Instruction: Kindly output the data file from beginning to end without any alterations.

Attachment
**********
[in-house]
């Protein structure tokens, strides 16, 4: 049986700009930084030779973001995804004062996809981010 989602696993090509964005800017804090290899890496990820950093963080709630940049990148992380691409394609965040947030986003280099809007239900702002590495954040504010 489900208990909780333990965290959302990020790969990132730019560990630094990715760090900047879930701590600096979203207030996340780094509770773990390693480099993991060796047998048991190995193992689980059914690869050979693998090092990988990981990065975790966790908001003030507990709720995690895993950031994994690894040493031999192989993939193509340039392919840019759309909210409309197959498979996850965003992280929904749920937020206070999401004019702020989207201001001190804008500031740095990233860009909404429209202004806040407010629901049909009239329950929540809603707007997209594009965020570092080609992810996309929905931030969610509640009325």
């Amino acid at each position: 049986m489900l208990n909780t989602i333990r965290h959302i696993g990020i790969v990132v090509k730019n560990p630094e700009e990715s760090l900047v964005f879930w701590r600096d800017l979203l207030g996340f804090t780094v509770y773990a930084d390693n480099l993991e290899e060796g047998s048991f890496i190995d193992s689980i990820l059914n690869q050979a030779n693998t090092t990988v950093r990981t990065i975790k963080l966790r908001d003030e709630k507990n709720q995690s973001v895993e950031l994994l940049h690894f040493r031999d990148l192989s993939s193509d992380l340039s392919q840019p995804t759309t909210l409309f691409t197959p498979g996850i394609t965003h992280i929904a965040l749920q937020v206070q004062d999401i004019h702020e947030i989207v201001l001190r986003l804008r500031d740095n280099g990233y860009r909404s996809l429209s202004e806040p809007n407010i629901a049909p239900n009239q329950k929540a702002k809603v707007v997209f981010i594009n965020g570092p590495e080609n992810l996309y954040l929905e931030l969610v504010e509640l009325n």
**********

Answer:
[in-house]
């Protein structure tokens, strides 16, 4: 049986700009930084030779973001995804004062996809981010 989602696993090509964005800017804090290899890496990820950093963080709630940049990148992380691409394609965040947030986003280099809007239900702002590495954040504010 489900208990909780333990965290959302990020790969990132730019560990630094990715760090900047879930701590600096979203207030996340780094509770773990390693480099993991060796047998048991190995193992689980059914690869050979693998090092990988990981990065975790966790908001003030507990709720995690895993950031994994690894040493031999192989993939193509340039392919840019759309909210409309197959498979996850965003992280929904749920937020206070999401004019702020989207201001001190804008500031740095990233860009909404429209202004806040407010629901049909009239329950929540809603707007997209594009965020570092080609992810996309929905931030969610509640009325």
């Amino acid at each position: 049986m489900l208990n909780t989602i333990r965290h959302i696993g990020i790969v990132v090509k730019n560990p630094e700009e990715s760090l900047v964005f879930w701590r600096d800017l979203l207030g996340f804090t780094v509770y773990a930084d390693n480099l993991e290899e060796g047998s048991f890496i190995d193992s689980i990820l059914n690869q050979a030779n693998t090092t990988v950093r990981t990065i975790k963080l966790r908001d003030e709630k507990n709720q995690s973001v895993e950031l994994l940049h690894f040493r031999d990148l192989s993939s193509d992380l340039s392919q840019p995804t759309t909210l409309f691409t197959p498979g996850i394609t965003h992280i929904a965040l749920q937020v206070q004062d999401i004019h702020e947030i989207v201001l001190r986003l804008r500031d740095n280099g990233y860009r909404s996809l429209s202004e806040p809007n407010i629901a049909p239900n009239q329950k929540a702002k809603v707007v997209f981010i594009n965020g570092p590495e080609n992810l996309y954040l929905e931030l969610v504010e509640l009325n």